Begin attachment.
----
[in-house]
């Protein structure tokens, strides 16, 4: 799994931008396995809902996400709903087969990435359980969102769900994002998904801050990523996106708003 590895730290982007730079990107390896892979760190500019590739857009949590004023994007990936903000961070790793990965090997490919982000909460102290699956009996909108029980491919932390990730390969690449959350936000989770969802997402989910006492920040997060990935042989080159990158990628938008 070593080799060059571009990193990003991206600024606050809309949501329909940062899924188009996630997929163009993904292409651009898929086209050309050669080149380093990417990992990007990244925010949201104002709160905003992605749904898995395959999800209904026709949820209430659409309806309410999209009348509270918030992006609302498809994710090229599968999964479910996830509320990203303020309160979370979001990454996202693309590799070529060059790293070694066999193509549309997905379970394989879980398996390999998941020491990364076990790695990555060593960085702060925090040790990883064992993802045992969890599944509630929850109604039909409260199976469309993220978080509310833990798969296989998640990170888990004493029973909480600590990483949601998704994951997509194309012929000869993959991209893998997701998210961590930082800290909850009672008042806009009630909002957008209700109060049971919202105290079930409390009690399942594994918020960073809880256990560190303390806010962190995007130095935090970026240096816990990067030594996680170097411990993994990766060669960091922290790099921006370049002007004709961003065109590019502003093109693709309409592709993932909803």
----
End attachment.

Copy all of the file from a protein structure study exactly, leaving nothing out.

[in-house]
């Protein structure tokens, strides 16, 4: 799994931008396995809902996400709903087969990435359980969102769900994002998904801050990523996106708003 590895730290982007730079990107390896892979760190500019590739857009949590004023994007990936903000961070790793990965090997490919982000909460102290699956009996909108029980491919932390990730390969690449959350936000989770969802997402989910006492920040997060990935042989080159990158990628938008 070593080799060059571009990193990003991206600024606050809309949501329909940062899924188009996630997929163009993904292409651009898929086209050309050669080149380093990417990992990007990244925010949201104002709160905003992605749904898995395959999800209904026709949820209430659409309806309410999209009348509270918030992006609302498809994710090229599968999964479910996830509320990203303020309160979370979001990454996202693309590799070529060059790293070694066999193509549309997905379970394989879980398996390999998941020491990364076990790695990555060593960085702060925090040790990883064992993802045992969890599944509630929850109604039909409260199976469309993220978080509310833990798969296989998640990170888990004493029973909480600590990483949601998704994951997509194309012929000869993959991209893998997701998210961590930082800290909850009672008042806009009630909002957008209700109060049971919202105290079930409390009690399942594994918020960073809880256990560190303390806010962190995007130095935090970026240096816990990067030594996680170097411990993994990766060669960091922290790099921006370049002007004709961003065109590019502003093109693709309409592709993932909803």